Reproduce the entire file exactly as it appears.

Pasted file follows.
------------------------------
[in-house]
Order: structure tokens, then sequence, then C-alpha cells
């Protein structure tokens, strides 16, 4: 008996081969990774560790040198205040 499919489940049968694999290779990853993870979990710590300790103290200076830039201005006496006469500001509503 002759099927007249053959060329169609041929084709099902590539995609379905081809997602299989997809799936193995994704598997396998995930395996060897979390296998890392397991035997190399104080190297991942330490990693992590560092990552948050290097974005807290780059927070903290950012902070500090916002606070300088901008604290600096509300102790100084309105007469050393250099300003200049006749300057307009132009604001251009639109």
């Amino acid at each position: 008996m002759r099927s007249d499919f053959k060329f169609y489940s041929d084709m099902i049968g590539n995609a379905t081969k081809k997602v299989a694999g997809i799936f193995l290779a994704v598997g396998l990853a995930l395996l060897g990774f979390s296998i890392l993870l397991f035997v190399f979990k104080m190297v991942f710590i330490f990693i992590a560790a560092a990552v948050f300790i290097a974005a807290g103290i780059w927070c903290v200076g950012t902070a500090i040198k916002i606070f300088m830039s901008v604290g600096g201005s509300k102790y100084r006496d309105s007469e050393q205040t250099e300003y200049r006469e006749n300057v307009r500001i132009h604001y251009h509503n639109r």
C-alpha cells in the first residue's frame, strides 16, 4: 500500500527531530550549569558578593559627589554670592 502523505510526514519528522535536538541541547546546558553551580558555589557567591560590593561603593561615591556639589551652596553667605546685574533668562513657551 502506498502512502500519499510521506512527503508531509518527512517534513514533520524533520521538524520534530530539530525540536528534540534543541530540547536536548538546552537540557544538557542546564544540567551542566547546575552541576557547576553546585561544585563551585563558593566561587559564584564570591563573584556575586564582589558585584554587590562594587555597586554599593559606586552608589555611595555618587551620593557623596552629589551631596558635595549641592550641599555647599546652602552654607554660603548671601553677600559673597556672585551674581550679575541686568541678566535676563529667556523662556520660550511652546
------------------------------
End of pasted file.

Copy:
[in-house]
Order: structure tokens, then sequence, then C-alpha cells
């Protein structure tokens, strides 16, 4: 008996081969990774560790040198205040 499919489940049968694999290779990853993870979990710590300790103290200076830039201005006496006469500001509503 002759099927007249053959060329169609041929084709099902590539995609379905081809997602299989997809799936193995994704598997396998995930395996060897979390296998890392397991035997190399104080190297991942330490990693992590560092990552948050290097974005807290780059927070903290950012902070500090916002606070300088901008604290600096509300102790100084309105007469050393250099300003200049006749300057307009132009604001251009639109």
């Amino acid at each position: 008996m002759r099927s007249d499919f053959k060329f169609y489940s041929d084709m099902i049968g590539n995609a379905t081969k081809k997602v299989a694999g997809i799936f193995l290779a994704v598997g396998l990853a995930l395996l060897g990774f979390s296998i890392l993870l397991f035997v190399f979990k104080m190297v991942f710590i330490f990693i992590a560790a560092a990552v948050f300790i290097a974005a807290g103290i780059w927070c903290v200076g950012t902070a500090i040198k916002i606070f300088m830039s901008v604290g600096g201005s509300k102790y100084r006496d309105s007469e050393q205040t250099e300003y200049r006469e006749n300057v307009r500001i132009h604001y251009h509503n639109r």
C-alpha cells in the first residue's frame, strides 16, 4: 500500500527531530550549569558578593559627589554670592 502523505510526514519528522535536538541541547546546558553551580558555589557567591560590593561603593561615591556639589551652596553667605546685574533668562513657551 502506498502512502500519499510521506512527503508531509518527512517534513514533520524533520521538524520534530530539530525540536528534540534543541530540547536536548538546552537540557544538557542546564544540567551542566547546575552541576557547576553546585561544585563551585563558593566561587559564584564570591563573584556575586564582589558585584554587590562594587555597586554599593559606586552608589555611595555618587551620593557623596552629589551631596558635595549641592550641599555647599546652602552654607554660603548671601553677600559673597556672585551674581550679575541686568541678566535676563529667556523662556520660550511652546